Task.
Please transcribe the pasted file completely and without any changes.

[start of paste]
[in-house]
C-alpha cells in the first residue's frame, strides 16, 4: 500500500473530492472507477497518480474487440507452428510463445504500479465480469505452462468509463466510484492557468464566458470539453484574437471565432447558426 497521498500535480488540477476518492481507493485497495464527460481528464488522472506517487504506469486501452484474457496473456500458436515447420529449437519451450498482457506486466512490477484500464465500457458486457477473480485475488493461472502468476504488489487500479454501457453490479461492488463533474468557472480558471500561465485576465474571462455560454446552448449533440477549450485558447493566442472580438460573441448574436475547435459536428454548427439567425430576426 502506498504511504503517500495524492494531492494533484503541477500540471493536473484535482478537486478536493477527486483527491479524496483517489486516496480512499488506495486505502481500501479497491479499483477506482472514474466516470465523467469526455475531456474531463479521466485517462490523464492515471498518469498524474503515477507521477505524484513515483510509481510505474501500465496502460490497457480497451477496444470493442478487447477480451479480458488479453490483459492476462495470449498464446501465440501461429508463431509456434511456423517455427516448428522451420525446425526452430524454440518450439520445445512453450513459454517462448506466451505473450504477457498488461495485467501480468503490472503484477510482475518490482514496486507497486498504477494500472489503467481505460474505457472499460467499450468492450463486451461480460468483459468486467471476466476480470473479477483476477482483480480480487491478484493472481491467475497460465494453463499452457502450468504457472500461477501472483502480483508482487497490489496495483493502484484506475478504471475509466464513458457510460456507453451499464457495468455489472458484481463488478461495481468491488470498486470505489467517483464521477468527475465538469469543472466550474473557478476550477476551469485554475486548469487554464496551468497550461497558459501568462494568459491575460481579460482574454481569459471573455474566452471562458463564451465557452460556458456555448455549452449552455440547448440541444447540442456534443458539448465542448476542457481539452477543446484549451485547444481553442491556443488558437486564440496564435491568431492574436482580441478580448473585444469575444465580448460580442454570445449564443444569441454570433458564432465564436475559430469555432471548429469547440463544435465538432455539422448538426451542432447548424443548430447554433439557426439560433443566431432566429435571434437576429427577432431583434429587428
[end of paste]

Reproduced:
[in-house]
C-alpha cells in the first residue's frame, strides 16, 4: 500500500473530492472507477497518480474487440507452428510463445504500479465480469505452462468509463466510484492557468464566458470539453484574437471565432447558426 497521498500535480488540477476518492481507493485497495464527460481528464488522472506517487504506469486501452484474457496473456500458436515447420529449437519451450498482457506486466512490477484500464465500457458486457477473480485475488493461472502468476504488489487500479454501457453490479461492488463533474468557472480558471500561465485576465474571462455560454446552448449533440477549450485558447493566442472580438460573441448574436475547435459536428454548427439567425430576426 502506498504511504503517500495524492494531492494533484503541477500540471493536473484535482478537486478536493477527486483527491479524496483517489486516496480512499488506495486505502481500501479497491479499483477506482472514474466516470465523467469526455475531456474531463479521466485517462490523464492515471498518469498524474503515477507521477505524484513515483510509481510505474501500465496502460490497457480497451477496444470493442478487447477480451479480458488479453490483459492476462495470449498464446501465440501461429508463431509456434511456423517455427516448428522451420525446425526452430524454440518450439520445445512453450513459454517462448506466451505473450504477457498488461495485467501480468503490472503484477510482475518490482514496486507497486498504477494500472489503467481505460474505457472499460467499450468492450463486451461480460468483459468486467471476466476480470473479477483476477482483480480480487491478484493472481491467475497460465494453463499452457502450468504457472500461477501472483502480483508482487497490489496495483493502484484506475478504471475509466464513458457510460456507453451499464457495468455489472458484481463488478461495481468491488470498486470505489467517483464521477468527475465538469469543472466550474473557478476550477476551469485554475486548469487554464496551468497550461497558459501568462494568459491575460481579460482574454481569459471573455474566452471562458463564451465557452460556458456555448455549452449552455440547448440541444447540442456534443458539448465542448476542457481539452477543446484549451485547444481553442491556443488558437486564440496564435491568431492574436482580441478580448473585444469575444465580448460580442454570445449564443444569441454570433458564432465564436475559430469555432471548429469547440463544435465538432455539422448538426451542432447548424443548430447554433439557426439560433443566431432566429435571434437576429427577432431583434429587428